But the trustee's office said it would not oppose the request — as long as it helps Gotbaum administer his duties.

Next month, the court is scheduled to take up the issue of his salary. Gotbaum has proposed that he be paid $500 an hour, not to exceed 140 hours per month, and that he be reimbursed for "the reasonable cost" of renting a single-family home and automobile. A hearing is scheduled for Jan. 23.

Former Hawaiian CEO John Adams, whose old Koapaka Street office is now occupied by Gotbaum, said in a statement that Gotbaum's requests make it clear that he is "settling in for the long haul."

Adams said he was concerned that Gotbaum "is more interested in staying on the job and accruing fees for himself than looking out for the interests of the stakeholders in Hawaiian Airlines, particularly the shareholders."

Attorney Bruce Bennett, who represented Gotbaum in court last week, said his client would not stay with Hawaiian after it emerges from bankruptcy protection.

"That comment is absurd," Bennett said. "The motion specifies that Mr. Gotbaum is not actually becoming an employee or an officer in any sense that would entitle him to continued employment following the conclusion of the Chapter 11 case. He is not receiving compensation as an employee other than health insurance benefits as a member of the group that is covered by Hawaiian."

Nor will Gotbaum have a specific corporate office title, Bennett said.

Free flights

Capt. Bob Konop, a Hawaiian Airlines 767 pilot who has challenged Gotbaum several times in bankruptcy court, believes that Gotbaum's primary motive lies buried in his request to become a company officer.

"Gotbaum's request failed to state his true intent — that is, to obtain additional perquisites for himself and for his family members," Konop said in a court motion.

"Where Gotbaum seeks these perks, he should be required to properly frame and submit his request, rather than to hide his goals behind a smokescreen of false rationalizations."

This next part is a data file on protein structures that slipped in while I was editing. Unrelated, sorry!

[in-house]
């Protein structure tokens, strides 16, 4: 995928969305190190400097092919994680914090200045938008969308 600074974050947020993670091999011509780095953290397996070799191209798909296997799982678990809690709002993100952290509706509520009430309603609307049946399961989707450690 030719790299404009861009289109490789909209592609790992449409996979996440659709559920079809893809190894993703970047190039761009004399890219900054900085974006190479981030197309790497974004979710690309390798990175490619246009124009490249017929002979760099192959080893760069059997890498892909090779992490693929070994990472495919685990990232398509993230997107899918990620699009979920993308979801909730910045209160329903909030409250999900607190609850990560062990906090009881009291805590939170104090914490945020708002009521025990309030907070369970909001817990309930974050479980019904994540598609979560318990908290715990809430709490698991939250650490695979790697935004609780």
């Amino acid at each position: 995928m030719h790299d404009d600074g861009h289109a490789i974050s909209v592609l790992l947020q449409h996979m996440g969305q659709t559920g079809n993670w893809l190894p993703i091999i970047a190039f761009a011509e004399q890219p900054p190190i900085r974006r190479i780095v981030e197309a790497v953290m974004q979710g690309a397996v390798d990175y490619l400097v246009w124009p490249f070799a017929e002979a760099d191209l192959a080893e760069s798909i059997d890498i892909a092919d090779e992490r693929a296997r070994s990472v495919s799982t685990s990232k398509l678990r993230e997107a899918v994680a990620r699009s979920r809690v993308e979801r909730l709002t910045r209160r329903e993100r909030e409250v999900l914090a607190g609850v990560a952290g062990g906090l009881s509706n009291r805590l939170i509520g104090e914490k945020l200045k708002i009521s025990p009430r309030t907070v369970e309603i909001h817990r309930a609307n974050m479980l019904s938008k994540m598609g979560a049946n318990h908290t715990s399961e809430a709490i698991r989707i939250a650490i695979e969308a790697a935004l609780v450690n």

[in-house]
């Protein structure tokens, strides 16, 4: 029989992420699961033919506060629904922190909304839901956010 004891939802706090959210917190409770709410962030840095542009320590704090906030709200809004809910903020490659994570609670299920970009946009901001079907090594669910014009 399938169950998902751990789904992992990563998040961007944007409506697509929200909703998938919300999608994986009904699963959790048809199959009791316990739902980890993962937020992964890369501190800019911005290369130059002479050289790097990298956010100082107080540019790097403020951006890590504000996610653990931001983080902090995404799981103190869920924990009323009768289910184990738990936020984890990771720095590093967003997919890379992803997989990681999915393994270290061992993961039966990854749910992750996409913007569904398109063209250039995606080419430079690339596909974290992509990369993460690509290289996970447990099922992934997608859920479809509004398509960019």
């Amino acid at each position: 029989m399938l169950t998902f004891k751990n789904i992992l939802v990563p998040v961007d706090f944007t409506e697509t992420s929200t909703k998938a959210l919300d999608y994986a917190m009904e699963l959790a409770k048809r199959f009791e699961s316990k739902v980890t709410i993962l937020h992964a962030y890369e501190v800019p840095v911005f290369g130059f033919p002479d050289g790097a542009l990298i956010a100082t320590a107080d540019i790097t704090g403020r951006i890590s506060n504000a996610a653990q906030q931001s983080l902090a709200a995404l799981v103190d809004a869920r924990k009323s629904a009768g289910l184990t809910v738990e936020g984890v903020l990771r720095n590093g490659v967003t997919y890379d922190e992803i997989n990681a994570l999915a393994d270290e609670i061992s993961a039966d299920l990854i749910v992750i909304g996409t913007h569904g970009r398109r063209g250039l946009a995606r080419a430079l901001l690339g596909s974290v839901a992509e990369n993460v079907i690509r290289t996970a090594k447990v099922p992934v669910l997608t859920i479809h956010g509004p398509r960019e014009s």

Specifically, Konop believes that Gotbaum wanted to become a corporate officer to get free, unlimited first-class travel for himself, his wife and three young children — especially in time for the holiday season.

"Gotbaum never wanted to get into the cockpit, nor could he," Konop said. "That was never the issue. It was just a red herring to say he needed to be an employee."

Airlines assign about 50 rankings for free airline travel, with the highest priority given to pilots and crew who need to fly to another destination to staff a flight.

Hawaiian's next-highest category — PS3F — goes to corporate officers and their families, who can bump everyone else and ride first-class for free, Konop said.

"They basically get a credit card that lets them get on any airplane ahead of almost everybody else," Konop said.

No merit

Gotbaum's attorney said, "Capt. Konop has filed many papers with the bankruptcy court, and there hasn't been merit with any of them. The papers he filed in connection with this motion were no different."

In fact, Bennett said, Gotbaum has been paying for all his Hawaiian flights and getting reimbursed for the business trips.

"We thought that was silly," he said. Gotbaum never intended to arrange free travel for his family, Bennett said.

And Faris' ruling, Bennett said, means Gotbaum will now receive the benefits of "reimbursable travel only."

Reach Dan Nakaso at dnakaso@honoluluadvertiser.com or 525-8085.